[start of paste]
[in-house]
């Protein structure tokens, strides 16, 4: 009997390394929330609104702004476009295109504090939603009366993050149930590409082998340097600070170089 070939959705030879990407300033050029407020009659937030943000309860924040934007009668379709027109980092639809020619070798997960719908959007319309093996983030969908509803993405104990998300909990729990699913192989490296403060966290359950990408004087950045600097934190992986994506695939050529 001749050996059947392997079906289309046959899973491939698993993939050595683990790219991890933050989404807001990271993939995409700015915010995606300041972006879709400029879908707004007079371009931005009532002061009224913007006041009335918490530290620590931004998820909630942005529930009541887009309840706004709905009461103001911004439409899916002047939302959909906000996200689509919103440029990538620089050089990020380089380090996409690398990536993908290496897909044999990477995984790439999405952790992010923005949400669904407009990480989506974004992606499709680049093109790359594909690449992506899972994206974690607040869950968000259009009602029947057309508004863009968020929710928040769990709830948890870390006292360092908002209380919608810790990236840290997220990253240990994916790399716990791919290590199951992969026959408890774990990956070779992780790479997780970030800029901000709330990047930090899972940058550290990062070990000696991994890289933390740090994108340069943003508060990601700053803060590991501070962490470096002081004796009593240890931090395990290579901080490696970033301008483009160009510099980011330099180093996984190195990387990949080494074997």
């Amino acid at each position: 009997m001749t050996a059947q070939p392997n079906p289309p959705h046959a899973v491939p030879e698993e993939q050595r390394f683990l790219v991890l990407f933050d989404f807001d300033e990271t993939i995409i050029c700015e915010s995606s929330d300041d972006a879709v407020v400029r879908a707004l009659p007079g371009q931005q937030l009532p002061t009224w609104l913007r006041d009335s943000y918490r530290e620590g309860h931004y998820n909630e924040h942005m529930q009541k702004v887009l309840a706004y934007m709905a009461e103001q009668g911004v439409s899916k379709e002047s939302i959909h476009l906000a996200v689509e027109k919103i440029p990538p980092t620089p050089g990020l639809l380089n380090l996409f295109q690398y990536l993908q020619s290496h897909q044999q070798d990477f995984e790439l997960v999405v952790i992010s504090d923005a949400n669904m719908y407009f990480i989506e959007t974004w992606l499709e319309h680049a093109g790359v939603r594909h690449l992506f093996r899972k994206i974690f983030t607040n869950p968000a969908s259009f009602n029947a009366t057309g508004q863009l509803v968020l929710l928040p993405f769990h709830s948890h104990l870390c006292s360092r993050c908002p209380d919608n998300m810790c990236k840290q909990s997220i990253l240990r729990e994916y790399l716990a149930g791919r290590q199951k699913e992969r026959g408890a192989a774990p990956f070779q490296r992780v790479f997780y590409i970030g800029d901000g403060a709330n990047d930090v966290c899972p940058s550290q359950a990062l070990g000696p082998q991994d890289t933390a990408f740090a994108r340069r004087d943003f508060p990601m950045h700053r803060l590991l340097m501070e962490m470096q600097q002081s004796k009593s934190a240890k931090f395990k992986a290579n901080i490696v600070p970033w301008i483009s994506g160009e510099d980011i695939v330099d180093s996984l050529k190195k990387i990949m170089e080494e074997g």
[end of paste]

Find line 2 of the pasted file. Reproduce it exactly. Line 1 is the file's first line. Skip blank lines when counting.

């Protein structure tokens, strides 16, 4: 009997390394929330609104702004476009295109504090939603009366993050149930590409082998340097600070170089 070939959705030879990407300033050029407020009659937030943000309860924040934007009668379709027109980092639809020619070798997960719908959007319309093996983030969908509803993405104990998300909990729990699913192989490296403060966290359950990408004087950045600097934190992986994506695939050529 001749050996059947392997079906289309046959899973491939698993993939050595683990790219991890933050989404807001990271993939995409700015915010995606300041972006879709400029879908707004007079371009931005009532002061009224913007006041009335918490530290620590931004998820909630942005529930009541887009309840706004709905009461103001911004439409899916002047939302959909906000996200689509919103440029990538620089050089990020380089380090996409690398990536993908290496897909044999990477995984790439999405952790992010923005949400669904407009990480989506974004992606499709680049093109790359594909690449992506899972994206974690607040869950968000259009009602029947057309508004863009968020929710928040769990709830948890870390006292360092908002209380919608810790990236840290997220990253240990994916790399716990791919290590199951992969026959408890774990990956070779992780790479997780970030800029901000709330990047930090899972940058550290990062070990000696991994890289933390740090994108340069943003508060990601700053803060590991501070962490470096002081004796009593240890931090395990290579901080490696970033301008483009160009510099980011330099180093996984190195990387990949080494074997």